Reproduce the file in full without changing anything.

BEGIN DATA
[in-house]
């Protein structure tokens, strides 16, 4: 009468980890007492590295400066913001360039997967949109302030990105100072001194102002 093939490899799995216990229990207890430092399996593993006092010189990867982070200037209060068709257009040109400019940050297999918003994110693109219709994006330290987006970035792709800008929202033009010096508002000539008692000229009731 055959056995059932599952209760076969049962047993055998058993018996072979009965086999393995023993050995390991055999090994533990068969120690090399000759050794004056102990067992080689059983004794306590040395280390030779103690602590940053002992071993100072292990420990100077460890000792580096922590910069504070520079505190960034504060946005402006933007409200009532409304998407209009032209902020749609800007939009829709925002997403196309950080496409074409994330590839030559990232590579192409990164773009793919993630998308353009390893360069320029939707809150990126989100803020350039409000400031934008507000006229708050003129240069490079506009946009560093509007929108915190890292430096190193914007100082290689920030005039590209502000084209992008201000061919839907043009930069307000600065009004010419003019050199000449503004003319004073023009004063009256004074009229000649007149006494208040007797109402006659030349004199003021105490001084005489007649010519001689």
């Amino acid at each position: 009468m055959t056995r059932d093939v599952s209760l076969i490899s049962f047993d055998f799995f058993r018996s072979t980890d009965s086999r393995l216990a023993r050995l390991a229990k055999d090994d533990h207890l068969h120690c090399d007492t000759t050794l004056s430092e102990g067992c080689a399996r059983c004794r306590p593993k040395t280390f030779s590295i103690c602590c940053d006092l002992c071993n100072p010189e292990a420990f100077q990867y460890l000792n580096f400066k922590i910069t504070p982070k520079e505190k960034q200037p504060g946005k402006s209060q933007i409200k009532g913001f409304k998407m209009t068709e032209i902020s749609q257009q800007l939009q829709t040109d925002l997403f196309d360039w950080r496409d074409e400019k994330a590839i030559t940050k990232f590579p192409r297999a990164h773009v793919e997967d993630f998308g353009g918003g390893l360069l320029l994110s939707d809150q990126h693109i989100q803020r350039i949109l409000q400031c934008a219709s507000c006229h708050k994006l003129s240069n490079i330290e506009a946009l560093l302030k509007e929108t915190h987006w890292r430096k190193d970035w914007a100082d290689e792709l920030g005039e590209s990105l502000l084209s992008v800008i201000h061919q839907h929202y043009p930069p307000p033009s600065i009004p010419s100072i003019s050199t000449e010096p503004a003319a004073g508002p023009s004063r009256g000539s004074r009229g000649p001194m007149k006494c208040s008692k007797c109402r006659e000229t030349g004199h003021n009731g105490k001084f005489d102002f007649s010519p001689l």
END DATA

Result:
[in-house]
């Protein structure tokens, strides 16, 4: 009468980890007492590295400066913001360039997967949109302030990105100072001194102002 093939490899799995216990229990207890430092399996593993006092010189990867982070200037209060068709257009040109400019940050297999918003994110693109219709994006330290987006970035792709800008929202033009010096508002000539008692000229009731 055959056995059932599952209760076969049962047993055998058993018996072979009965086999393995023993050995390991055999090994533990068969120690090399000759050794004056102990067992080689059983004794306590040395280390030779103690602590940053002992071993100072292990420990100077460890000792580096922590910069504070520079505190960034504060946005402006933007409200009532409304998407209009032209902020749609800007939009829709925002997403196309950080496409074409994330590839030559990232590579192409990164773009793919993630998308353009390893360069320029939707809150990126989100803020350039409000400031934008507000006229708050003129240069490079506009946009560093509007929108915190890292430096190193914007100082290689920030005039590209502000084209992008201000061919839907043009930069307000600065009004010419003019050199000449503004003319004073023009004063009256004074009229000649007149006494208040007797109402006659030349004199003021105490001084005489007649010519001689």
């Amino acid at each position: 009468m055959t056995r059932d093939v599952s209760l076969i490899s049962f047993d055998f799995f058993r018996s072979t980890d009965s086999r393995l216990a023993r050995l390991a229990k055999d090994d533990h207890l068969h120690c090399d007492t000759t050794l004056s430092e102990g067992c080689a399996r059983c004794r306590p593993k040395t280390f030779s590295i103690c602590c940053d006092l002992c071993n100072p010189e292990a420990f100077q990867y460890l000792n580096f400066k922590i910069t504070p982070k520079e505190k960034q200037p504060g946005k402006s209060q933007i409200k009532g913001f409304k998407m209009t068709e032209i902020s749609q257009q800007l939009q829709t040109d925002l997403f196309d360039w950080r496409d074409e400019k994330a590839i030559t940050k990232f590579p192409r297999a990164h773009v793919e997967d993630f998308g353009g918003g390893l360069l320029l994110s939707d809150q990126h693109i989100q803020r350039i949109l409000q400031c934008a219709s507000c006229h708050k994006l003129s240069n490079i330290e506009a946009l560093l302030k509007e929108t915190h987006w890292r430096k190193d970035w914007a100082d290689e792709l920030g005039e590209s990105l502000l084209s992008v800008i201000h061919q839907h929202y043009p930069p307000p033009s600065i009004p010419s100072i003019s050199t000449e010096p503004a003319a004073g508002p023009s004063r009256g000539s004074r009229g000649p001194m007149k006494c208040s008692k007797c109402r006659e000229t030349g004199h003021n009731g105490k001084f005489d102002f007649s010519p001689l």